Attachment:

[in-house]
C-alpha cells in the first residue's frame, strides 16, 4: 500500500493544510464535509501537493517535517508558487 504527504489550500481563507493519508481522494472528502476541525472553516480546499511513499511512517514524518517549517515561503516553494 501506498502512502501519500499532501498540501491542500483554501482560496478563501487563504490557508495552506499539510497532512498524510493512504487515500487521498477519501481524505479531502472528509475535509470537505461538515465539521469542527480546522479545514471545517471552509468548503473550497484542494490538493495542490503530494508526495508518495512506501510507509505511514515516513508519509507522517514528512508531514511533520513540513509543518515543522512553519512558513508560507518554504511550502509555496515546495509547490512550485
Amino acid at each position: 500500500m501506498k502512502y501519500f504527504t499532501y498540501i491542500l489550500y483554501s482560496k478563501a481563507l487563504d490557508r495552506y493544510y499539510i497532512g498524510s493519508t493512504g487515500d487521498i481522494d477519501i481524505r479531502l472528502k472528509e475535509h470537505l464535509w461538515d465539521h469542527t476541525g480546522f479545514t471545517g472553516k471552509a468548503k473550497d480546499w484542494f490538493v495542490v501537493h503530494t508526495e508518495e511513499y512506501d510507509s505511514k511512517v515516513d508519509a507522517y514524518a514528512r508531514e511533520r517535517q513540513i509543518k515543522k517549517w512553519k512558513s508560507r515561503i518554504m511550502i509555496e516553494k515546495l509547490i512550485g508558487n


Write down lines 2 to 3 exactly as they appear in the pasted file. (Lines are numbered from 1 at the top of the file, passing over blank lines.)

C-alpha cells in the first residue's frame, strides 16, 4: 500500500493544510464535509501537493517535517508558487 504527504489550500481563507493519508481522494472528502476541525472553516480546499511513499511512517514524518517549517515561503516553494 501506498502512502501519500499532501498540501491542500483554501482560496478563501487563504490557508495552506499539510497532512498524510493512504487515500487521498477519501481524505479531502472528509475535509470537505461538515465539521469542527480546522479545514471545517471552509468548503473550497484542494490538493495542490503530494508526495508518495512506501510507509505511514515516513508519509507522517514528512508531514511533520513540513509543518515543522512553519512558513508560507518554504511550502509555496515546495509547490512550485
Amino acid at each position: 500500500m501506498k502512502y501519500f504527504t499532501y498540501i491542500l489550500y483554501s482560496k478563501a481563507l487563504d490557508r495552506y493544510y499539510i497532512g498524510s493519508t493512504g487515500d487521498i481522494d477519501i481524505r479531502l472528502k472528509e475535509h470537505l464535509w461538515d465539521h469542527t476541525g480546522f479545514t471545517g472553516k471552509a468548503k473550497d480546499w484542494f490538493v495542490v501537493h503530494t508526495e508518495e511513499y512506501d510507509s505511514k511512517v515516513d508519509a507522517y514524518a514528512r508531514e511533520r517535517q513540513i509543518k515543522k517549517w512553519k512558513s508560507r515561503i518554504m511550502i509555496e516553494k515546495l509547490i512550485g508558487n